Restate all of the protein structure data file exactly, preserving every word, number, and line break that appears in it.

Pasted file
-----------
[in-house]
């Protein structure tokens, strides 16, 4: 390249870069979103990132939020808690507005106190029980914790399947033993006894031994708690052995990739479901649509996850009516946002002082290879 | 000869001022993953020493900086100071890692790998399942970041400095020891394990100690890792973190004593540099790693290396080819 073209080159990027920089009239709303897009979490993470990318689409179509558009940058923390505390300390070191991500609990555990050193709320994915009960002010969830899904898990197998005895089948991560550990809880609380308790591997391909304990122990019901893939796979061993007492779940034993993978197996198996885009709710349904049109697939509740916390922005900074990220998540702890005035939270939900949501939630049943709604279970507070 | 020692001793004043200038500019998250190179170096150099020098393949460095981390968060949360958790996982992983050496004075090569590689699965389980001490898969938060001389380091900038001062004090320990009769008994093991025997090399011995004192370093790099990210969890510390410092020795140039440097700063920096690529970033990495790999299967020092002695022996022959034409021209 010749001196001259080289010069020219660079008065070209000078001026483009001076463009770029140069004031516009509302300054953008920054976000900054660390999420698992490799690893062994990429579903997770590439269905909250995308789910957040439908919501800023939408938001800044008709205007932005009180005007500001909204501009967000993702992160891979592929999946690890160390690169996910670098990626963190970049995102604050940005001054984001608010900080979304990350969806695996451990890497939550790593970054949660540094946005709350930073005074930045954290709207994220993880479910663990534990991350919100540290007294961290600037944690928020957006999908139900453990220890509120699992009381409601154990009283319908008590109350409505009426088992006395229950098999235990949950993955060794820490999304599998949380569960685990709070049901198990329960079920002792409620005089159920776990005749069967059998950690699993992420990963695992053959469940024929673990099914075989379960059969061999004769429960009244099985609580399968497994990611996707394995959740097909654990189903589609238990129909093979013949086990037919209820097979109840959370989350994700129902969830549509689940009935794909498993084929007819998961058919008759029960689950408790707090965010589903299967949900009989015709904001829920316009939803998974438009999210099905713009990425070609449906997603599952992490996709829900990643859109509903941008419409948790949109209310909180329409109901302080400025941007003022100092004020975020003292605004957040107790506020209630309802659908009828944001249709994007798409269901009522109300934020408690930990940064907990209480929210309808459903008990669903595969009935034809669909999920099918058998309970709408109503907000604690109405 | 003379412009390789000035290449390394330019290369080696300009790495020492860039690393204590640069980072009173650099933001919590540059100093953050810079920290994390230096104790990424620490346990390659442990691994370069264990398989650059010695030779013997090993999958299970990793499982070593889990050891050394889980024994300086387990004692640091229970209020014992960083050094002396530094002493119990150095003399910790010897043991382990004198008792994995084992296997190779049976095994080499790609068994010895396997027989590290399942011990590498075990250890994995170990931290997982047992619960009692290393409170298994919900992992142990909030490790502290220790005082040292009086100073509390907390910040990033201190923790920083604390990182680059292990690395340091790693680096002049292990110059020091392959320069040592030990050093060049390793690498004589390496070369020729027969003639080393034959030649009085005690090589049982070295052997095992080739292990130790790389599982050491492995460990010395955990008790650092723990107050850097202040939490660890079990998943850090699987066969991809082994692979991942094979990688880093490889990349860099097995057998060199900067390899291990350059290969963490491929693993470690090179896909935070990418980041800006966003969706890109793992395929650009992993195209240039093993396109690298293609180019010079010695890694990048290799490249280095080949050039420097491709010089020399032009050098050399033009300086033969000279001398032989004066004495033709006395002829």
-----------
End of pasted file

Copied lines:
[in-house]
């Protein structure tokens, strides 16, 4: 390249870069979103990132939020808690507005106190029980914790399947033993006894031994708690052995990739479901649509996850009516946002002082290879 | 000869001022993953020493900086100071890692790998399942970041400095020891394990100690890792973190004593540099790693290396080819 073209080159990027920089009239709303897009979490993470990318689409179509558009940058923390505390300390070191991500609990555990050193709320994915009960002010969830899904898990197998005895089948991560550990809880609380308790591997391909304990122990019901893939796979061993007492779940034993993978197996198996885009709710349904049109697939509740916390922005900074990220998540702890005035939270939900949501939630049943709604279970507070 | 020692001793004043200038500019998250190179170096150099020098393949460095981390968060949360958790996982992983050496004075090569590689699965389980001490898969938060001389380091900038001062004090320990009769008994093991025997090399011995004192370093790099990210969890510390410092020795140039440097700063920096690529970033990495790999299967020092002695022996022959034409021209 010749001196001259080289010069020219660079008065070209000078001026483009001076463009770029140069004031516009509302300054953008920054976000900054660390999420698992490799690893062994990429579903997770590439269905909250995308789910957040439908919501800023939408938001800044008709205007932005009180005007500001909204501009967000993702992160891979592929999946690890160390690169996910670098990626963190970049995102604050940005001054984001608010900080979304990350969806695996451990890497939550790593970054949660540094946005709350930073005074930045954290709207994220993880479910663990534990991350919100540290007294961290600037944690928020957006999908139900453990220890509120699992009381409601154990009283319908008590109350409505009426088992006395229950098999235990949950993955060794820490999304599998949380569960685990709070049901198990329960079920002792409620005089159920776990005749069967059998950690699993992420990963695992053959469940024929673990099914075989379960059969061999004769429960009244099985609580399968497994990611996707394995959740097909654990189903589609238990129909093979013949086990037919209820097979109840959370989350994700129902969830549509689940009935794909498993084929007819998961058919008759029960689950408790707090965010589903299967949900009989015709904001829920316009939803998974438009999210099905713009990425070609449906997603599952992490996709829900990643859109509903941008419409948790949109209310909180329409109901302080400025941007003022100092004020975020003292605004957040107790506020209630309802659908009828944001249709994007798409269901009522109300934020408690930990940064907990209480929210309808459903008990669903595969009935034809669909999920099918058998309970709408109503907000604690109405 | 003379412009390789000035290449390394330019290369080696300009790495020492860039690393204590640069980072009173650099933001919590540059100093953050810079920290994390230096104790990424620490346990390659442990691994370069264990398989650059010695030779013997090993999958299970990793499982070593889990050891050394889980024994300086387990004692640091229970209020014992960083050094002396530094002493119990150095003399910790010897043991382990004198008792994995084992296997190779049976095994080499790609068994010895396997027989590290399942011990590498075990250890994995170990931290997982047992619960009692290393409170298994919900992992142990909030490790502290220790005082040292009086100073509390907390910040990033201190923790920083604390990182680059292990690395340091790693680096002049292990110059020091392959320069040592030990050093060049390793690498004589390496070369020729027969003639080393034959030649009085005690090589049982070295052997095992080739292990130790790389599982050491492995460990010395955990008790650092723990107050850097202040939490660890079990998943850090699987066969991809082994692979991942094979990688880093490889990349860099097995057998060199900067390899291990350059290969963490491929693993470690090179896909935070990418980041800006966003969706890109793992395929650009992993195209240039093993396109690298293609180019010079010695890694990048290799490249280095080949050039420097491709010089020399032009050098050399033009300086033969000279001398032989004066004495033709006395002829």